He ends his first story here in Luke’s Gospel with a line that is echoed in another parable in Matthew. “For all who exalt themselves will be humbled, and all who humble themselves will be exalted.” Matthew uses this when he has Jesus tell story of the flashy Pharisee praying in the Temple, and the wretched sinner who cannot even look up to heaven. Here we are given the same lesson, but it is not theoretical in the third person. It is directed to us. He is telling us, his disciples to behave this way. And the Great Reversal continues, the humble will be exalted, the last will be first.

My favorite novel’s central theme is learning to live by and with Grace. Les Misérables by Victor Hugo tells the story of Jean Valjean, a man imprisoned for stealing bread for his starving family. He receives judgment and scorn, but then in a moment of Grace he is transformed, and the novel follows him the rest of his days as he learns to give and eventually receive Grace. So often those of us to preach and share Grace are far too often the least willing to receive it. That is that two-way street. We all need Grace. We all need to learn to give it. 

Jesus did not want us to EXPECT it, or DEMAND it. It is no longer Grace then. Sit at the bottom, and if you get moved up, good for you! But he did not stop at those that merely attended the party, but he included those of us who throw the parties, too. He taught us to invite those who would not have been on anyone’s guest list. He invited us to be, well, like him. He reached out to us when we were yet sinners, and died for us, Paul reminds us in Romans. He wants us at his party, he wants us to celebrate with him forever.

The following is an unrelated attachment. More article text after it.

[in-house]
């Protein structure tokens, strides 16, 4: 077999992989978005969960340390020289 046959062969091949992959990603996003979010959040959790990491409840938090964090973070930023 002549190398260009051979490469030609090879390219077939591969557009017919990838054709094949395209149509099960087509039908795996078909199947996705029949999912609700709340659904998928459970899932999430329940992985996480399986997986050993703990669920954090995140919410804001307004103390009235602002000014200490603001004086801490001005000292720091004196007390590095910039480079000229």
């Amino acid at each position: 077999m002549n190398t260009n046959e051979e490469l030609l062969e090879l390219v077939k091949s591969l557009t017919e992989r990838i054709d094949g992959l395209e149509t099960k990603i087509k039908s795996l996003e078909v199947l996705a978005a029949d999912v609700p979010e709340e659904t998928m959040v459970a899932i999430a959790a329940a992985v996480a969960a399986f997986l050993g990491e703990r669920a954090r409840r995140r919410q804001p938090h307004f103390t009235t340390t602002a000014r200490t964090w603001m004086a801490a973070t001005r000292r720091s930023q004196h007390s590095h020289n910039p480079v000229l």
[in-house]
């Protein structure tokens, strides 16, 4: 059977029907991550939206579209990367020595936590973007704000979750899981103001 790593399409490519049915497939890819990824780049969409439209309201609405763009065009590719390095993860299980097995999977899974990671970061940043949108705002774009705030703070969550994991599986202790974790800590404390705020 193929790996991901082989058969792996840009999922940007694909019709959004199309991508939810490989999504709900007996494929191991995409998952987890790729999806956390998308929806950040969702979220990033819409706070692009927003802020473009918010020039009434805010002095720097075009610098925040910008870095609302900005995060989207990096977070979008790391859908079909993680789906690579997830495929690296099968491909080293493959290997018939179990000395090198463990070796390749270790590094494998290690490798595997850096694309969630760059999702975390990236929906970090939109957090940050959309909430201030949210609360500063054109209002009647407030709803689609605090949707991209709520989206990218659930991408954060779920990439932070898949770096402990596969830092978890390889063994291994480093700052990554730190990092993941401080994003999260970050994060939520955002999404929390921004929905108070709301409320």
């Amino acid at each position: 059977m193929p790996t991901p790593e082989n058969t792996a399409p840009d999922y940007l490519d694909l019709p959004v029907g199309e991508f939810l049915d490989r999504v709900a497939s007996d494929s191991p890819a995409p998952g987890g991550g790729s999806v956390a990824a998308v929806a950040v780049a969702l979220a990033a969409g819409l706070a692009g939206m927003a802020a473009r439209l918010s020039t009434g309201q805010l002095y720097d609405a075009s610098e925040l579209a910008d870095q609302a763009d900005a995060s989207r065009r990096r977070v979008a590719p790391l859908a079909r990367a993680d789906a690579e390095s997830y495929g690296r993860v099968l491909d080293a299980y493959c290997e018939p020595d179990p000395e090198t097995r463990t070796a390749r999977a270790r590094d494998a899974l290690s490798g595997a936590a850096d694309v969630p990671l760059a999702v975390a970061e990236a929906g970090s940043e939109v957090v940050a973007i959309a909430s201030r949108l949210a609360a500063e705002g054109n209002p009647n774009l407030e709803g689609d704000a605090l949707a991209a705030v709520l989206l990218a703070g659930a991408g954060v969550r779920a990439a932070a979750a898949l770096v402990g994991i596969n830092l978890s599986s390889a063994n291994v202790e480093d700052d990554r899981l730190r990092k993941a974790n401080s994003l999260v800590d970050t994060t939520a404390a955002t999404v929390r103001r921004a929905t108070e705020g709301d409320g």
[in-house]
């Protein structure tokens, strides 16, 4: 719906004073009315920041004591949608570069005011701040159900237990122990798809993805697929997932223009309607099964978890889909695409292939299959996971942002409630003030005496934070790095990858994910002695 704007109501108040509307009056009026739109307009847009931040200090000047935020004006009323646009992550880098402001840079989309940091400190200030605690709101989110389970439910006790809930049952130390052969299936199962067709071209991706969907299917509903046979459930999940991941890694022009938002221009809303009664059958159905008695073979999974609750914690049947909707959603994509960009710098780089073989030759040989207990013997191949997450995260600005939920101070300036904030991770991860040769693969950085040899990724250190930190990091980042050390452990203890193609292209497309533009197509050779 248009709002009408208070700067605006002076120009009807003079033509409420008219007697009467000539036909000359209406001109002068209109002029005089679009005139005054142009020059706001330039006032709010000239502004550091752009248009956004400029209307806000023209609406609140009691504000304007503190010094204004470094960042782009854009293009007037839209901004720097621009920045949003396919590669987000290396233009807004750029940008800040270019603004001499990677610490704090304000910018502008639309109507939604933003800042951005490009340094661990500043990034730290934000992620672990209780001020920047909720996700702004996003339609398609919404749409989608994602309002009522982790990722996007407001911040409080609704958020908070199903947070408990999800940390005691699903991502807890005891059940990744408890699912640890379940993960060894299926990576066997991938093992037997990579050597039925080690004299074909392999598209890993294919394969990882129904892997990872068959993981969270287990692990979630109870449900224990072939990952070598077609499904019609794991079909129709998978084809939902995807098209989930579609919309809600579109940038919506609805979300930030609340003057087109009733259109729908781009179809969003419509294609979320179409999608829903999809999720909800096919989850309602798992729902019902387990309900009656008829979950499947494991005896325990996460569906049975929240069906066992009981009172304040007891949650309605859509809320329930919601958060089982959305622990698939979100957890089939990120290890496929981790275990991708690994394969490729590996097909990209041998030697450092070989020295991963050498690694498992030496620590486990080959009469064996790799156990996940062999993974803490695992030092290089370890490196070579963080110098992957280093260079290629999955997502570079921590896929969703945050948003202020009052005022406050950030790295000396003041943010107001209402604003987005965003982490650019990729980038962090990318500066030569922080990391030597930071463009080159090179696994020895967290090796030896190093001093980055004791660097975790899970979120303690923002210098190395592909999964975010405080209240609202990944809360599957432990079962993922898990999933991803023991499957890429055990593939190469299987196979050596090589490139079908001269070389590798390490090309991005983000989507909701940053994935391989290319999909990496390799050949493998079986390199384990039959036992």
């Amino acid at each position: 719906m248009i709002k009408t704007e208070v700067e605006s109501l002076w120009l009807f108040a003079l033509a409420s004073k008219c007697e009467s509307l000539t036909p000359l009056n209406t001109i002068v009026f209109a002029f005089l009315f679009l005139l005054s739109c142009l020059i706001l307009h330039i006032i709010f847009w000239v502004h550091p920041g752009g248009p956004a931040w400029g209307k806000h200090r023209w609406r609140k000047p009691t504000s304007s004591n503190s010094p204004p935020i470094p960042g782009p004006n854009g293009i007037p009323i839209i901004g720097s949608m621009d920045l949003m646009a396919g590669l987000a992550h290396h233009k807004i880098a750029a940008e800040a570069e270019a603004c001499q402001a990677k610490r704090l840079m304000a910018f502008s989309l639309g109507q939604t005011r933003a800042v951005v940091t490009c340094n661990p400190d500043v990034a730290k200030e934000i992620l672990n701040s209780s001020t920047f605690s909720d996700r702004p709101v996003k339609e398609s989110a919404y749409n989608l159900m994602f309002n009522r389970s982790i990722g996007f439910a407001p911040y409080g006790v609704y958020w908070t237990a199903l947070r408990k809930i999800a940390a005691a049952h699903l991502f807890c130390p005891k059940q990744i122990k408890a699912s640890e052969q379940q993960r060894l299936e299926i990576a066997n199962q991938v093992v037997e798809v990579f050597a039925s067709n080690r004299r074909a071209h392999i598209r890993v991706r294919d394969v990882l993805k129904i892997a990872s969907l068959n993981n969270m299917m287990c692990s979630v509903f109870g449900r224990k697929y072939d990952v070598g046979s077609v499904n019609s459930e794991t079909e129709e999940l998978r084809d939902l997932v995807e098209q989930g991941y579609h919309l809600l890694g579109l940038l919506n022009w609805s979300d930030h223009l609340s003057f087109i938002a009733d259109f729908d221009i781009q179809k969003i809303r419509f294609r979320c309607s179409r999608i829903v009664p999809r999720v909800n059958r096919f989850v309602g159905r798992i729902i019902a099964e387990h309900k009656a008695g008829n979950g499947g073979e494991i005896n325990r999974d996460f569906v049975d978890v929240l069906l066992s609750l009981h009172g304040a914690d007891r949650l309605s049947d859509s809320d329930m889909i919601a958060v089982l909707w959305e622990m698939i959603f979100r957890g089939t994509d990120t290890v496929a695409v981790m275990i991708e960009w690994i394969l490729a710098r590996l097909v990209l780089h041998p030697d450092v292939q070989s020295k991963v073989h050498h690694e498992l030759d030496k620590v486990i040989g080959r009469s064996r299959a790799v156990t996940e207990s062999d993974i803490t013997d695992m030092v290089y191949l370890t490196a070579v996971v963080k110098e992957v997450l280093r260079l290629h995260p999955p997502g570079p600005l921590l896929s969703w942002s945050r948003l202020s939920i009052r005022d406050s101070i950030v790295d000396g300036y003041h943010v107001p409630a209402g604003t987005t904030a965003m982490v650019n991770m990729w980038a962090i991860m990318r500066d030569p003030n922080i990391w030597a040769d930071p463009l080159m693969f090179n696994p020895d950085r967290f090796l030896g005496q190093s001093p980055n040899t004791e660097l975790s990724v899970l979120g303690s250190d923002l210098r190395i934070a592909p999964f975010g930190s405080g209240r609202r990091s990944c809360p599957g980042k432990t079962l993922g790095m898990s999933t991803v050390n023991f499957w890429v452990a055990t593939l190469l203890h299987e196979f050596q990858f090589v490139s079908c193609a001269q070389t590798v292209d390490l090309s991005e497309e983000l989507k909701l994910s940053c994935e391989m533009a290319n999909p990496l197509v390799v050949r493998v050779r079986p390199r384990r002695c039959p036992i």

When we come to his table today, that is one of the things I personally celebrate and applaud. Every time I come to his table I rejoice that even one such as I am invited, welcomed and loved by the host. I chose to become Episcopalian for that very reason, Christ says WHOSOEVER WILL come. Now we puts disclaimers, caveats and exceptions on that sometimes. God forgive us. But Christ does not put any ifs, ands, or buts on his invitation, and encourages us to go, and do likewise. “When you give a banquet, invite the poor, the crippled, the lame, and the blind. And you will be blessed, because they cannot repay you, for you will be repaid at the resurrection of the righteous.”

In our choice of seating, and in our choice of guests, we have a decision, will we be like this world arguing and fighting over who is the best and who is a little better in the pecking order, or will we be like the one who took on himself the humble form of a servant so that we might see what Grace looks like in action.

In closing today, please know that I wrestle with what I have asked of all of us. I get petty at times. I look out for number one at times. And daily Jesus calls and I try to answer. And hopefully, prayerfully, this ol’ heart of mine will become more and more like Christ’s one choice, one decision, one day at a time. Even the early church, many of whom saw Jesus in the flesh wrestled with this. In our Hebrews reading, the Preacher there discusses our common call and how hard it is.

“Keep your lives free from the love of money, and be content with what you have; for he has said, ‘‘I will never leave you or forsake you.’ So we can say with confidence, ‘The Lord is my helper; I will not be afraid. What can anyone do to me?’ Remember your leaders, those who spoke the word of God to you; consider the outcome of their way of life, and imitate their faith. Jesus Christ is the same yesterday and today and forever. Through him, then, let us continually offer a sacrifice of praise to God, that is, the fruit of lips that confess his name. Do not neglect to do good and to share what you have, for such sacrifices are pleasing to God.”